Wednesday, May 19, 2010

‘Miners are arrogant... we are feeling hopeless’

Mining silt is damaging rice fields, water sources are drying up.
Villagers in Sanguem are a worried lot

Joaquim Fernandes | tnn

Sanguem, May 19, 2010: The fertile rice fields spread across 200 hectares in
Collme-Xethod in Collamb village of Sanguem taluka have sustained
generations of farmers. But now farmers say that silt flowing down
from the mines in the hills above are spoiling their fields. Mining is
also drying up the natural springs that once nurtured their fields.

“Zaitem xeth paddan assam. Udok nam tor baath kami, poll chod (Much of
the paddy has been spoilt. If there is no water, the grain is less,
the chaff is more),” says Rama Velip from Collamb-Rivona. Agriculture
is the mainstay for this 45-year-old and his four brothers and their
family of 17.

The Collme-Xethod stretch of fields is located at the foot of Gulkhond
Dongor, where mining is now on. From the base of Gulkhond Dongor, two
springs used to nurture the fields. While the one on the eastern side,
called Gollimoll, has already dried up, the other one on the west,
called Gogro (cascade), is gradually drying up, its torrent now
reduced to a trickle.

Rama insists that over 90% of the people in Collamb depend on
agriculture. “It is the best profession because all year long your get
free food. If not anything, there is at least rice congee to eat. But
the main thing is water. Without water, you can't sow. In the last
seven-eight years, water is reducing,” he says.

A narrow storm water drain separates the house of 60-year-old Pandhari
Mahadev Velip and the fields of Collme-Xethod. “Water used to flow in
this drain even in May because of the abundance of the Gogro spring.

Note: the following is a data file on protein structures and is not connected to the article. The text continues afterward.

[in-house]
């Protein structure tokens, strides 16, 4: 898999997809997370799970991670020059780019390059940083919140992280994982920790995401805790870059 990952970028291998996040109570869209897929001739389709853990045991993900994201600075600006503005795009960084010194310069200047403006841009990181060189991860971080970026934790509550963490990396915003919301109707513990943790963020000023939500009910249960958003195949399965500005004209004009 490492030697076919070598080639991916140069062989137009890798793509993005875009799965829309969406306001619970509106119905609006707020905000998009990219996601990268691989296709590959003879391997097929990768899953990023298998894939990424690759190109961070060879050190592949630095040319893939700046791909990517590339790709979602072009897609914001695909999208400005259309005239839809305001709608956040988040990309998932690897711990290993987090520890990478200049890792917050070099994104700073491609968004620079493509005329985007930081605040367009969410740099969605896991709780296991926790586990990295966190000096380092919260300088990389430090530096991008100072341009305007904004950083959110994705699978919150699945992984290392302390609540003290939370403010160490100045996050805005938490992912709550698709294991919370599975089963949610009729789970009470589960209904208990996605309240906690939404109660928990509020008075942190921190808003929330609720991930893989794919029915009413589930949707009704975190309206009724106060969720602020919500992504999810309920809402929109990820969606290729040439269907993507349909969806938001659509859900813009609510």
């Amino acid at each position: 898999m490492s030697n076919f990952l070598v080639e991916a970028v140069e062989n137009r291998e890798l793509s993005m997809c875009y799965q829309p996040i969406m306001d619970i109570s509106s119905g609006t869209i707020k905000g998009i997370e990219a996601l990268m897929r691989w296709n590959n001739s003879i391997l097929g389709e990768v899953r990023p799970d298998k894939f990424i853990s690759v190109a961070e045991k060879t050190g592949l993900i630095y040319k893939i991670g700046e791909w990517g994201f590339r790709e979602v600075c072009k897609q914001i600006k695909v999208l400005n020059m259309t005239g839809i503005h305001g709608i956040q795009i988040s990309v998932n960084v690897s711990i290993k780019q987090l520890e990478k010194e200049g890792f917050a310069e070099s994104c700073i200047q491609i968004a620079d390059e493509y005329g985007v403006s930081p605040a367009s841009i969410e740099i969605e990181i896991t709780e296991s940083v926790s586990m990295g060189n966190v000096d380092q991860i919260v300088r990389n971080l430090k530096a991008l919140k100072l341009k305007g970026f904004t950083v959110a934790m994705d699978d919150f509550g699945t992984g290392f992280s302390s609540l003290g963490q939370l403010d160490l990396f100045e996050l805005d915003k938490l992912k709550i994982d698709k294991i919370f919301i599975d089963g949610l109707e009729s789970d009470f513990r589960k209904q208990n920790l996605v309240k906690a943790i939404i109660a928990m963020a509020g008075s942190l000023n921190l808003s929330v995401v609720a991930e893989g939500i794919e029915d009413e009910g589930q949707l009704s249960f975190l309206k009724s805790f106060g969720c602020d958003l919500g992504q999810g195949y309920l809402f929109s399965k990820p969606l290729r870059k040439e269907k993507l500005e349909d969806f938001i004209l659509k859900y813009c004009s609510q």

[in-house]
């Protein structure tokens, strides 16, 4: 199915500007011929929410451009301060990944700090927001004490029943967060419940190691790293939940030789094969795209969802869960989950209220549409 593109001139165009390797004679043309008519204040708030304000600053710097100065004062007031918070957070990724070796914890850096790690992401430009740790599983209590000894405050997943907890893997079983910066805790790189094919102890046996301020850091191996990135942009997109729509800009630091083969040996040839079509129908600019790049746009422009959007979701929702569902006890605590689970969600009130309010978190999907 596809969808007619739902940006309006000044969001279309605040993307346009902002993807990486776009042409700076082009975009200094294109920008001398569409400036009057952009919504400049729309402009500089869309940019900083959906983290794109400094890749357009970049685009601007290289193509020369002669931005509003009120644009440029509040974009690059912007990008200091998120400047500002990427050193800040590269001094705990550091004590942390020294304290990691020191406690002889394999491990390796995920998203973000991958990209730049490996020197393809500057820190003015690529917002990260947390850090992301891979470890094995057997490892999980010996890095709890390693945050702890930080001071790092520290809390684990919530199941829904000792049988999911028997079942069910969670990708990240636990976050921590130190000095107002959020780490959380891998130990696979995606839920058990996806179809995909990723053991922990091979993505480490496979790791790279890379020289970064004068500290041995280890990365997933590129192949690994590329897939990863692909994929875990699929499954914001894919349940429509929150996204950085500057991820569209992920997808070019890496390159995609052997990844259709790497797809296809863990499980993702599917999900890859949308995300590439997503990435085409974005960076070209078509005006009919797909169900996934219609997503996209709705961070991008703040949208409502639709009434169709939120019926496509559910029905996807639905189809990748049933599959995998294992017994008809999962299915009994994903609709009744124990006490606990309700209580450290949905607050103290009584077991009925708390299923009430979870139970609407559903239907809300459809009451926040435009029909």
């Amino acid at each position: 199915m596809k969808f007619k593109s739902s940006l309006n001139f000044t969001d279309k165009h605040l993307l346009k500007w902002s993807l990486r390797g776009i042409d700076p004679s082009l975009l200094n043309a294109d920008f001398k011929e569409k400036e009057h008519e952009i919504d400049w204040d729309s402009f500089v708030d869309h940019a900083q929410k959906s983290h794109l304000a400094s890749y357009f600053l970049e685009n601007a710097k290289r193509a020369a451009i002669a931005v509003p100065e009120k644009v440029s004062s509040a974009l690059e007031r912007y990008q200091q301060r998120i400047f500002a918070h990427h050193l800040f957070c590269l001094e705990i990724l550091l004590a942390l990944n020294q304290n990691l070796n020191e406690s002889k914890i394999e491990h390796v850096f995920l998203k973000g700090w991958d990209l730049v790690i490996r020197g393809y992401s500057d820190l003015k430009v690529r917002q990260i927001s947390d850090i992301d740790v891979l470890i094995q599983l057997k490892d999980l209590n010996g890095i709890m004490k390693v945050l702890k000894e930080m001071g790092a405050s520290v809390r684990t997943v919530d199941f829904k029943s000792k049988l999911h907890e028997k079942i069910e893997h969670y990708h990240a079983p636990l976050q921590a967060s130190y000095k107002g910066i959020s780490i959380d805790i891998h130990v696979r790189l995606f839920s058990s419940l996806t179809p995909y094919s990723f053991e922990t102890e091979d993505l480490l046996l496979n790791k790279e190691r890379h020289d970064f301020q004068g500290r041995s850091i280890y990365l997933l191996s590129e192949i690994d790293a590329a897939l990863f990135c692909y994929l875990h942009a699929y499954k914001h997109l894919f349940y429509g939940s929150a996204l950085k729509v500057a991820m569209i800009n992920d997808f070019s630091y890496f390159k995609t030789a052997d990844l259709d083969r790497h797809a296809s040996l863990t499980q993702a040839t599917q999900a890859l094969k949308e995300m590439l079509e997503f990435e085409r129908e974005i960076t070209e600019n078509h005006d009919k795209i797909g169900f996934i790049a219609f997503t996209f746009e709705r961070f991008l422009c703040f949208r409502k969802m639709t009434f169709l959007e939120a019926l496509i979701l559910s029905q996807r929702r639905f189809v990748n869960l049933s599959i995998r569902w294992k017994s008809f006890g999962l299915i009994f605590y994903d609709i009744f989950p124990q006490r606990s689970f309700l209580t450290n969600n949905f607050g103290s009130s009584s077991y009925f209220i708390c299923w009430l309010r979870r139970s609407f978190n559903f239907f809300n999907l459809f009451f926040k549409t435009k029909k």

Now this nullah is already dry in March,” says Pandhari.

As if the drying up of the natural springs was not enough, mining silt
has washed into the fields, damaging the crops of many farmers. Motesh
(Mathew) Antao is one of them.

Motesh's is the first field on the northern side of Collme-Xethod and
therefore closest to the mines. A crude wall of boulders now separates
his field from the red mining rejects of Gulkhond Dongor. Motesh's
nearly-one-acre field used to yield him 50 sacks of paddy. With a lot
of chaff this year, he is not sure of the yield. “Sanguem has the
maximum number of springs in Goa. If mining is allowed to destroy
those water sources, agriculture will die and will also kill us
eventually,” says Motesh.

Ironic that although Motesh criticizes mining, he ekes out a living as
a driver on a mining truck. “I don't like this job. Someday I hope to
buy my own taxi,” he says.

Asked why he does not avail of loans that are so easy now, he says
banks will not lend him money as there are seven police cases against
him. These cases had been foisted on him, Rama Velip and many others
by mining companies, he alleges.

Motesh continues, “The police harass us. They arrest us, make us sign
papers and slap cases on us. Then we have to make repeated trips to
courts. Their intention is to harass us into silence and eventually
into submission.”

Milagrina, Motesh's mother says, “The companies create divisions among
the villagers. Now there is lot of enmity among people. Earlier, we
used to collect firewood from the forest and our cattle used to graze